Russian Foreign Minister Sergei Lavrov will hold talks with officials from Syria’s political opposition on Jan. 27, Moscow said, but it appeared representatives from armed rebel groups were not invited.
The meeting in Moscow comes after two days of Russian
and Turkey-brokered talks between the Syrian regime and armed rebel leaders in Kazakhstan, which ended on Jan. 24 without a major breakthrough but a decision to form a trilateral mechanism between Turkey, Russia
to foresee a cease-fire that is mostly holding across the country since Dec. 30, 2016.
“We have invited on Friday [Dec. 27] all the opposition representatives from the political opposition that wish to come to Moscow and we will brief them about what happened in Astana,” Lavrov told lawmakers on Jan. 25.
A spokeswoman for the Russian
Foreign Ministry could not say which groups from Syria’s dizzying array of opposition - some of whom are dismissed by rebels fighting on the ground as not genuine -would be represented.
A rebel negotiator from the armed opposition delegation that attended the Astana talks said they had not been invited to attend the meeting with Lavrov, but did not rule out heading to Moscow if they were asked.
“We did not receive an invitation,” Fares Buyush told AFP from Istanbul after the rebels left Astana.
“The problem isn’t the invitation, it’s the topic of discussion. If it’s serious and we’ll be discussing a national issue, we’ll go to the end of the world,” Buyush said.
Representatives from Damascus and the armed rebels in the Kazakh capital were expected to hold their first face-to-face talks since the conflict erupted in 2011, but the rebels refused amid a bitter war of words and mediators had to shuttle between the two sides.
The Kremlin on Jan. 25 hailed the Syria peace talks as a success and said more might be held in future if there was a need.
Kremlin spokesman Dmitry Peskov told a conference call with reporters he thought the talks might help give impetus to troubled U.N.-brokered negotiations in Geneva.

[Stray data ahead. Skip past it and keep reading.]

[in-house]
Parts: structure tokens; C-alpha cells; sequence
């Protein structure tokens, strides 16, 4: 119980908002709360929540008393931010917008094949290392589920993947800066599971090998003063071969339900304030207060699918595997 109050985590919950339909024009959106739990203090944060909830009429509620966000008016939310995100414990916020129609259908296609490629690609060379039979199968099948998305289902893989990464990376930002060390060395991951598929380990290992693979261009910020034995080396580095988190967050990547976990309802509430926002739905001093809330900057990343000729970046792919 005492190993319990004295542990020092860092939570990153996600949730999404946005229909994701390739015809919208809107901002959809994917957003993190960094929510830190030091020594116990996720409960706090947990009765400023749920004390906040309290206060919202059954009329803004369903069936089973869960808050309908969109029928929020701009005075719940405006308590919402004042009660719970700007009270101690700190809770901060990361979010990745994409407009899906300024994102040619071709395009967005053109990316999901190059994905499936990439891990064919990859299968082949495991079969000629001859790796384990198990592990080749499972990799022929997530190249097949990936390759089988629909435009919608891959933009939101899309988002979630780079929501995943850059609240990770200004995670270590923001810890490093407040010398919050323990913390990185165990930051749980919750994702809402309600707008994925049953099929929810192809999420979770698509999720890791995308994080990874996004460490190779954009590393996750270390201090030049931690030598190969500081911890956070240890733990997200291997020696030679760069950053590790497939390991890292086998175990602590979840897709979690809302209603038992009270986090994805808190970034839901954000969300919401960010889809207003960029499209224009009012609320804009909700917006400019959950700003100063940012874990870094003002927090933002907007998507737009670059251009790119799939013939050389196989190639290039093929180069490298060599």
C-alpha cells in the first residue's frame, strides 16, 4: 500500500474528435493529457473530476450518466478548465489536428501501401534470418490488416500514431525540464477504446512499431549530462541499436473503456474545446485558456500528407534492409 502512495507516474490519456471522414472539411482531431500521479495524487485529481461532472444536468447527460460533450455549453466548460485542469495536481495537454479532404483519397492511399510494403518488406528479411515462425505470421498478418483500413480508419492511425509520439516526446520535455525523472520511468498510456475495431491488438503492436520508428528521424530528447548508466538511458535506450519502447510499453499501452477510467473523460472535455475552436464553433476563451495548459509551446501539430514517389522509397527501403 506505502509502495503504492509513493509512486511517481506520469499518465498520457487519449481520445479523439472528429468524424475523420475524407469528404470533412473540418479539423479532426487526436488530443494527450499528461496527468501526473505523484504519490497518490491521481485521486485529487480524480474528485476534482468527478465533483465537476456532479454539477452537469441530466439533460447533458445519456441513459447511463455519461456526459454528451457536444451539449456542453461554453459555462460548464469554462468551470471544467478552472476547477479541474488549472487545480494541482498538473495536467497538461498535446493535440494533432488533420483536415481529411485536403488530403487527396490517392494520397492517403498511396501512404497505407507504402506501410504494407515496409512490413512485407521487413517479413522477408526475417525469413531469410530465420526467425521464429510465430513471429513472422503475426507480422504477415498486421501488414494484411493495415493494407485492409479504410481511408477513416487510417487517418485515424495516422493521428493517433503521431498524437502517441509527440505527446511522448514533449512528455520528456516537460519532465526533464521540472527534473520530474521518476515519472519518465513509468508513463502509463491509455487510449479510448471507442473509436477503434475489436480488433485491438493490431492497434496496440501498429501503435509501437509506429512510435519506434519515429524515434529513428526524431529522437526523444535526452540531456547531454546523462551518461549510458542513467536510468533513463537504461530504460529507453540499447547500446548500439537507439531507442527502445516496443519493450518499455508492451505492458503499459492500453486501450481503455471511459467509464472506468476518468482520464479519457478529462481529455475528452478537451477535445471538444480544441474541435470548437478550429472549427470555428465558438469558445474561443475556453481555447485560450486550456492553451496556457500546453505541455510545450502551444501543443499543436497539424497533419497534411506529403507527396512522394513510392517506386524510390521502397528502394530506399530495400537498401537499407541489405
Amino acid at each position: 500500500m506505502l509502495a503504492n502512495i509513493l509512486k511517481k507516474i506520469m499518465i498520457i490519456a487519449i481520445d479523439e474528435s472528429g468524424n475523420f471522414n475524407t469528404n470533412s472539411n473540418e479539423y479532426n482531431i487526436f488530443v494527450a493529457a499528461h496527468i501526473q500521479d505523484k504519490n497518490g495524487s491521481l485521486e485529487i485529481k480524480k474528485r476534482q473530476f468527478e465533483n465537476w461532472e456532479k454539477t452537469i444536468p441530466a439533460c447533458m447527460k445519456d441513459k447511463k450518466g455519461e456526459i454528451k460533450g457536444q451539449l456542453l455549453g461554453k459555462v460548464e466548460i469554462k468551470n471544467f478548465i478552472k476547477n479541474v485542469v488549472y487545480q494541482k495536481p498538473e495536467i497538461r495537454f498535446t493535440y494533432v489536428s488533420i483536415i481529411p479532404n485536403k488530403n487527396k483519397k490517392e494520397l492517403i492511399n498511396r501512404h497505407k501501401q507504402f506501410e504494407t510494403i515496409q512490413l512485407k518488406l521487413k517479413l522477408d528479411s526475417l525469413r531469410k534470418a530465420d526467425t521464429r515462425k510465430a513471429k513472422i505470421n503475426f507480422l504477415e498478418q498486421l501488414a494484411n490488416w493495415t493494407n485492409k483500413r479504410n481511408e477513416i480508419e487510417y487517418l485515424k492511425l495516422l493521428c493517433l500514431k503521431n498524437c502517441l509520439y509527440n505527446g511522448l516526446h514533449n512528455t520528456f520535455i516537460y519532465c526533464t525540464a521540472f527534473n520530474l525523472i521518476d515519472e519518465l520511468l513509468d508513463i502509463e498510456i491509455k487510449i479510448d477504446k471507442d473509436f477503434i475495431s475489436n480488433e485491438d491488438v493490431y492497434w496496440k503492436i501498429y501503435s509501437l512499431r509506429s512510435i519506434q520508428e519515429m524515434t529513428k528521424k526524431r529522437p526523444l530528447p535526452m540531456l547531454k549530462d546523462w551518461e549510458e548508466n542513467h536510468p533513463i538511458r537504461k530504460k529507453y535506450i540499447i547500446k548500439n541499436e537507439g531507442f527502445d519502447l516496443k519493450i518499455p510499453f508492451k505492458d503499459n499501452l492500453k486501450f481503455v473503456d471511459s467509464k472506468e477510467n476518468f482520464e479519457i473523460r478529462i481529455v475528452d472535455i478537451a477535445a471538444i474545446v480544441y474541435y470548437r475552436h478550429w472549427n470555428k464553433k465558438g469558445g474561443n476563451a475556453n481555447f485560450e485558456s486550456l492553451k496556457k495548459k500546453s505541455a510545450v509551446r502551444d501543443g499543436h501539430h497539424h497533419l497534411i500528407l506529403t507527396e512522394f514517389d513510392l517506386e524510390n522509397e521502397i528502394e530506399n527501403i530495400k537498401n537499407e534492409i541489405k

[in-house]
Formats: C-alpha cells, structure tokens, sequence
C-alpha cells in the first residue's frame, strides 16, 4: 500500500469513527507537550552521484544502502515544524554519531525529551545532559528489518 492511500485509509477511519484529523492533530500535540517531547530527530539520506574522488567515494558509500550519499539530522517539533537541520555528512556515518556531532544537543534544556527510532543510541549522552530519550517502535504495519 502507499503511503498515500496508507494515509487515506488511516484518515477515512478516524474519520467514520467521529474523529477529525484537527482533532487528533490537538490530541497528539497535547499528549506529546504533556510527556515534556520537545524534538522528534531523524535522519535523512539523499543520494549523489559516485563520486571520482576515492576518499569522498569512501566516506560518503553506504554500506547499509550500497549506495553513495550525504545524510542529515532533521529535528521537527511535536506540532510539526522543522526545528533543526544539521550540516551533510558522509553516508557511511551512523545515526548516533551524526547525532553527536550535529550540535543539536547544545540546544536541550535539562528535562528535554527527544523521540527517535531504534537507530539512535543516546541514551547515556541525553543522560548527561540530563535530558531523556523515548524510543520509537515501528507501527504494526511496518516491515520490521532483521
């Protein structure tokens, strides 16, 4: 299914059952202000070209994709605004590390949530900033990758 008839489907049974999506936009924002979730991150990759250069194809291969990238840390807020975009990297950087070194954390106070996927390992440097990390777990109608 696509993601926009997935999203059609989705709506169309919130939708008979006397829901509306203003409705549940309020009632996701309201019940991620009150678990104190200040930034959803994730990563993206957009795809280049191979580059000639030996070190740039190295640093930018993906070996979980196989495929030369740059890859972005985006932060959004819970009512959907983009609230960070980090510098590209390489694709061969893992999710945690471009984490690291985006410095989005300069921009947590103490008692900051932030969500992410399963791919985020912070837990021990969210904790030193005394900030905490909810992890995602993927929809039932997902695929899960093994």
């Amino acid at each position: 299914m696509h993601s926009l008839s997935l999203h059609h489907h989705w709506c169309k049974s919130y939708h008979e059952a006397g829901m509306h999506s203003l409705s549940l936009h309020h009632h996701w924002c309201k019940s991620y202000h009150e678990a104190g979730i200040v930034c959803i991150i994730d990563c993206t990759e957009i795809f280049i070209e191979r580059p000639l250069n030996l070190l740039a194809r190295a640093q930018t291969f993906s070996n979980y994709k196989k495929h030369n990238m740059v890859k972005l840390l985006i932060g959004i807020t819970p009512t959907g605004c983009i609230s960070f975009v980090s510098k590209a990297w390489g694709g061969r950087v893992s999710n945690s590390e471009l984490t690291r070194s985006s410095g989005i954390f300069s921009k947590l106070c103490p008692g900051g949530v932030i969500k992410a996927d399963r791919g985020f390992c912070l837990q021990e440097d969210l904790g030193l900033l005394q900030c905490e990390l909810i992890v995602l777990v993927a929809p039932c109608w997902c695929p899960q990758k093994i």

Russia has given rebels a draft version of a new constitution for Syria drawn up by Moscow to speed up political negotiations to end the conflict, the Kremlin’s envoy said on Jan. 24.
“We have handed the Syrian armed opposition a draft constitution of Syria prepared by Russian
specialists for them to study,” Russia’s envoy for Syria, Alexander Lavrentiev, told reporters. “We did this exclusively to accelerate the process” to end the war.
The rebels, however, told AFP they had refused to discuss the draft constitution with Moscow.
“The Russians put the draft on the table and we didn’t even pick it up,” a source from the rebel delegation in Astana told AFP. “We told them we refuse to discuss this.”
“We have managed ... to give birth to the Astana process,” Lavrentyev also told reporters on Jan. 24.
In Washington, the U.S. State Department called on Russia, Turkey and Iran
“to press regime, pro-regime, and opposition forces to abide by the ceasefire in order to create an environment more conducive to intra-Syrian political discussions.”
Acting spokesman Mark Toner said: “We look forward to the resumption of U.N.-sponsored intra-Syrian talks between the regime and opposition groups.”
The U.N. Special Envoy for Syria, Staffan de Mistura, who was attending the Astana talks, said he now hoped to reconvene peace talks in Geneva next month.
“We [the U.N.] are the main player in regards to the political process,” de Mistura said. “The political process should continue in Geneva ... We cannot allow another ceasefire to be, in a way, wasted, because of a lack of a political process.”